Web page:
Today is a special day for the Alter High School football team and especially junior defensive end Matthew Schimpf.
The Knights and Chagrin Falls Kenston — both 13-1 — play for the Division III state title at 3 p.m. at Canton’s Tom Benson Hall of Fame Stadium.
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Before the game, the Alter team plans to visit the Pro Football Hall of Fame next door and that’s where Matthew will reconnect with the man who long ago started the football journey that he and his family — including his brother J.P., a standout receiver for the Knights two years ago, grandfather Denny Graf, a defensive end for the Dayton Flyers in the late 1960s, and great uncle, Larry Graf, a top Ohio State lineman in early 1970s who went to two Rose Bowls with the Buckeyes – have been on.
A year and a day ago – November 29, 2017 – Matthew’s great grandfather, Fritz Graf, died at age 94.
Although wheelchair bound the last few years, he took a keen interest in Matthew’s budding football career and shared some stories when his great grandson visited him in Akron.
But it wasn’t just the family ties that fueled Fritz’s interest, it was his long love affair with the game of football itself.
Fritz was a well-known NFL official from 1960 to the mid-1980s and served as the back judge in Super Bowls V and XIII in the Orange Bowl, XV in the Louisiana Superdome and XVIII at Tampa Stadium.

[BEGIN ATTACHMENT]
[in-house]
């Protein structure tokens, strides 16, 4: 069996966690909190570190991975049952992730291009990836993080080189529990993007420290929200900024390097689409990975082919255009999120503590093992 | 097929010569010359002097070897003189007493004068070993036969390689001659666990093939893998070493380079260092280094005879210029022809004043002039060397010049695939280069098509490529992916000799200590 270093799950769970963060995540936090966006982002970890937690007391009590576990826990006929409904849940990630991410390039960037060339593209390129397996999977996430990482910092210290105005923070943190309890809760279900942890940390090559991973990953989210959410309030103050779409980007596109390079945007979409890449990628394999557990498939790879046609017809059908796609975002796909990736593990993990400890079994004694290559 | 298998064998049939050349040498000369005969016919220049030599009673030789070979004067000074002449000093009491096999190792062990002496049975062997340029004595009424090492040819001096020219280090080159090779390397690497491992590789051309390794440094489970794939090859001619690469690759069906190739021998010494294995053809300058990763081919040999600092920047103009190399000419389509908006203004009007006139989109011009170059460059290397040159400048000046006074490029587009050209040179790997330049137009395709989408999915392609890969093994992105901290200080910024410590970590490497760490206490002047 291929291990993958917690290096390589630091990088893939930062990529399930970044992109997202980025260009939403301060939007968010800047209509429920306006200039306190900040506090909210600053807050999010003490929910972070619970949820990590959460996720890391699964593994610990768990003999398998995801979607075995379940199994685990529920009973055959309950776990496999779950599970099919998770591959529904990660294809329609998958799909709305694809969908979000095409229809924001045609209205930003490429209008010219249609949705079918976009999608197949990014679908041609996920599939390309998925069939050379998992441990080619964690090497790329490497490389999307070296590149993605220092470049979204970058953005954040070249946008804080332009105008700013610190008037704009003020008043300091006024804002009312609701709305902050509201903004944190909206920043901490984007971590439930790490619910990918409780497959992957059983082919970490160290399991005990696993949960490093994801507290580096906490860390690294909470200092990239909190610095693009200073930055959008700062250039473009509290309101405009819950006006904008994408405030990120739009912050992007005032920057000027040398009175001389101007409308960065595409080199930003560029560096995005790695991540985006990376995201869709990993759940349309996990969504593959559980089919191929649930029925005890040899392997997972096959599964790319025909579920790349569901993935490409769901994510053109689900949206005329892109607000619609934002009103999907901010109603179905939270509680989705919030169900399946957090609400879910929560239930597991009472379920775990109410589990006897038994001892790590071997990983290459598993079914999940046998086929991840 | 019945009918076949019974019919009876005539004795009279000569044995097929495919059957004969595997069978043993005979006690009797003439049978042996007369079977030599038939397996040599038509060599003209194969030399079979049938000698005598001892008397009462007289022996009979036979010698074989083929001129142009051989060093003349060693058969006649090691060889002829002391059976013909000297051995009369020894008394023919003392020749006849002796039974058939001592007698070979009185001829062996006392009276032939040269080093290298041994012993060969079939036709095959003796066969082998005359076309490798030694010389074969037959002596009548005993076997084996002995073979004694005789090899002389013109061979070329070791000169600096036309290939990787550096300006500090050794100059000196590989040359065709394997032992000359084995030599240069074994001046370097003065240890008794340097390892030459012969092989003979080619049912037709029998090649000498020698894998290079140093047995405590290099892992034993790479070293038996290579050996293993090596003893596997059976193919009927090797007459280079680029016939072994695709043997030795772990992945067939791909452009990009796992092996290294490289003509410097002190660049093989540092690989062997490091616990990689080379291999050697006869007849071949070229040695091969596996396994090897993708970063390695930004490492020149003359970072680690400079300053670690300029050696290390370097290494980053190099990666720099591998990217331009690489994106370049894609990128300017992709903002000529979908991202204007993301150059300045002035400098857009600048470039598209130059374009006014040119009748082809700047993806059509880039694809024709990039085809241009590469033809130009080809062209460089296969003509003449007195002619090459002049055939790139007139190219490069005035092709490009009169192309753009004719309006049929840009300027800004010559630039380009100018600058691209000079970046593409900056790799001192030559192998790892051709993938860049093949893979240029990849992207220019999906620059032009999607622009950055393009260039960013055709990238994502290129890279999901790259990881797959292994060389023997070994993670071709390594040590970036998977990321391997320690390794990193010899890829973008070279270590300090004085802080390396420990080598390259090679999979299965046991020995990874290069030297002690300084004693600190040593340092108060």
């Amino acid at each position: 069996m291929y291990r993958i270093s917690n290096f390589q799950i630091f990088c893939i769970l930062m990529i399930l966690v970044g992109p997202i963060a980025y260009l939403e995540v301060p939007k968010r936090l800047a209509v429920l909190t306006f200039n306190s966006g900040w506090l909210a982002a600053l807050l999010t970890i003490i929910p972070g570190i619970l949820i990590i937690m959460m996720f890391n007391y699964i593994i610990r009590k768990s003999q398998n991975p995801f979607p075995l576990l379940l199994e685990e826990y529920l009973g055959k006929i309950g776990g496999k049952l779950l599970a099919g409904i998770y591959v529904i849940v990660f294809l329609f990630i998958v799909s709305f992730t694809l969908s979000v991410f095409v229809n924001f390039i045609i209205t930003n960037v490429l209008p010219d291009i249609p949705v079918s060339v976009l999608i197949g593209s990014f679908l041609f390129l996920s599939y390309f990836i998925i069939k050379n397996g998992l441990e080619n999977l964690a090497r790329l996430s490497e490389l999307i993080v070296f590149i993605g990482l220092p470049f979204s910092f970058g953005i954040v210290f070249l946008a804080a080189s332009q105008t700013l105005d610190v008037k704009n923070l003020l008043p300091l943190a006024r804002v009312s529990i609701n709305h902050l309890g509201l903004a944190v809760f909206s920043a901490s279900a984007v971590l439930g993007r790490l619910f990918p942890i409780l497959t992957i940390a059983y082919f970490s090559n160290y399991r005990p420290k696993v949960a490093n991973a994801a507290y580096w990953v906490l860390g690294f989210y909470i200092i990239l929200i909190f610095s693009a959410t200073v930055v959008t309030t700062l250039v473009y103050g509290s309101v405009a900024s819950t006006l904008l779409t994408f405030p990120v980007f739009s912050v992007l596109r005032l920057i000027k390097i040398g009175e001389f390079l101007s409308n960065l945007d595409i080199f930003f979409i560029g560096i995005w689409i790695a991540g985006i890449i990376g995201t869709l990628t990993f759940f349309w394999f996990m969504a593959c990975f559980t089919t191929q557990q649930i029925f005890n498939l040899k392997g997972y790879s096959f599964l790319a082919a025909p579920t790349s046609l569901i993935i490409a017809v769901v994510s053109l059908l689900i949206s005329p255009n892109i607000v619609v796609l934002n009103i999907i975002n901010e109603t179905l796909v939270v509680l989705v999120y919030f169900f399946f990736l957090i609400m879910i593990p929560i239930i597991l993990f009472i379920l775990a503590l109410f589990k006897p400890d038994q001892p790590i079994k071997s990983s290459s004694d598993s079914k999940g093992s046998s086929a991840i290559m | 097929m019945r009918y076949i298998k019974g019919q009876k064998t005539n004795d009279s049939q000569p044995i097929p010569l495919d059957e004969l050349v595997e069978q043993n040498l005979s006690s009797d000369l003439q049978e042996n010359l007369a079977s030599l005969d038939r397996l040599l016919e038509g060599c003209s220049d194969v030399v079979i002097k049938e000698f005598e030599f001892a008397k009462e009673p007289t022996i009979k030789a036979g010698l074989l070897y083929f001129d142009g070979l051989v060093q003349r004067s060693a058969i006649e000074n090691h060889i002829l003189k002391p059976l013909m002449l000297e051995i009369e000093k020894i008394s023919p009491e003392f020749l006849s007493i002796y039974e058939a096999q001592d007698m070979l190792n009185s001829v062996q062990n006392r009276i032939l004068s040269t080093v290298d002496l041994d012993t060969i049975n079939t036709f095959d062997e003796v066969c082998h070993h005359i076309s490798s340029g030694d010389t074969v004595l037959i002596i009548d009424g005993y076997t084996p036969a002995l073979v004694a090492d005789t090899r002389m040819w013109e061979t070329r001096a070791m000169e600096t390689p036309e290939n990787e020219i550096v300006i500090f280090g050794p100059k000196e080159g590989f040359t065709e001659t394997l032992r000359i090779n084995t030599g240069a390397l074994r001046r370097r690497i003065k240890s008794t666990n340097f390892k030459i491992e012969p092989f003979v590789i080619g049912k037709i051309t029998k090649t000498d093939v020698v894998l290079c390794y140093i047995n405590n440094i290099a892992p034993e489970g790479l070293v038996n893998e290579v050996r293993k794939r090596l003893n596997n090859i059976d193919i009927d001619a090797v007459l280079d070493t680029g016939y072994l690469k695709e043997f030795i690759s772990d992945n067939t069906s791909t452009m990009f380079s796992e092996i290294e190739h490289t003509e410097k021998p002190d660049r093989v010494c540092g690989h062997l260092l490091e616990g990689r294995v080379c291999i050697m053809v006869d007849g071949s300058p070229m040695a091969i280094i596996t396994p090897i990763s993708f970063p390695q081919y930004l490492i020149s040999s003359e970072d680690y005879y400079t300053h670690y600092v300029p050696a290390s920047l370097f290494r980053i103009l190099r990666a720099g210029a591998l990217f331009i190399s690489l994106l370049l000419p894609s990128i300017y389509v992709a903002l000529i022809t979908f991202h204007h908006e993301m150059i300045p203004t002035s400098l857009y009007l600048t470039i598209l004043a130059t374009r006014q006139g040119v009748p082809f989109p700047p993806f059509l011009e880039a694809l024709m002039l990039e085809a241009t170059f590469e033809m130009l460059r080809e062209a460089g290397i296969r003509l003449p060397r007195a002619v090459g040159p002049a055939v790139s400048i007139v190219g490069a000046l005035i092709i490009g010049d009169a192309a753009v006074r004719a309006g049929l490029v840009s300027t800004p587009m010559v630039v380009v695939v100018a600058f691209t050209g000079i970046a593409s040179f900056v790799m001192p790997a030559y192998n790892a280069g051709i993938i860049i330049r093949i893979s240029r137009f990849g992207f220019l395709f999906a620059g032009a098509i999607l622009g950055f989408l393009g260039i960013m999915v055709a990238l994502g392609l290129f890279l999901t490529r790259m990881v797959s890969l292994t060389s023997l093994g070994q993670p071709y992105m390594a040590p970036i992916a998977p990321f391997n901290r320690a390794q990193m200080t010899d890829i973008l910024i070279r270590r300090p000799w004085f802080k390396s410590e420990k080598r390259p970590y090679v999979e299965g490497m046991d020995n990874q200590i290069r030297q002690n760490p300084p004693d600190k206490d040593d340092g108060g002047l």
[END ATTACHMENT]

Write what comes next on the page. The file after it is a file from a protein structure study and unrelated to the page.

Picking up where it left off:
He worked 10 NFL conference championships, the first regular season game between the Cleveland Browns and Cincinnati Bengals at Municipal Stadium in 1970 and hundreds and hundreds of other games in the NFL, AFL, college football and high school.
After he retired from the field following the Los Angeles Raiders 38-9 victory over the Washington Redskins in Super Bowl XVIII in 1984, he continued with the league as a replay official and an evaluator of officials.
For 55 years he was also an active member of the weekly Hall of Fame luncheon club in Canton, which is something like the Agonis Club in Dayton, only on steroids.
But the game for which he is best known – one that has gotten his whistle displayed in the Hall of Fame – is the 1967 NFL Championship between the Green Bay Packers and Dallas Cowboys at Lambeau Field.
One of the most famous games in NFL history, it is known as “The Ice Bowl.”
It was played on Dec. 31, 1967. The game time temperature was 15 degrees below zero and the average wind chill was minus 48. The situation was worsened because Lambeau’s turf heating system malfunctioned and the field froze.
The whistle referee Norm Schrachter blew to start the game stuck to his mouth. When he tried to pull it free, it ripped his lips and the blood ended up freezing on his chin.
The Wisconsin State-La Crosse band had to scratch its halftime performance because the woodwind instruments froze and would not play, the mouthpieces of the brass instruments stuck to the musicians’ lips and seven band members were taken to the hospital for hypothermia.
Fourteen fans were hospitalized, too, and four had heart attacks.
On the sideline, Dallas coach Tom Landry had 1 ½ inch icicles hanging from each nostril. In the stands his wife Alicia had one eye freeze shot after it had teared up.
Green Bay won 21-17 and afterward Packer linebacker Ray Nitschke was found to have frostbite on all his toes.
When their whistles froze up, Fritz and the other officials had to yell their calls to players.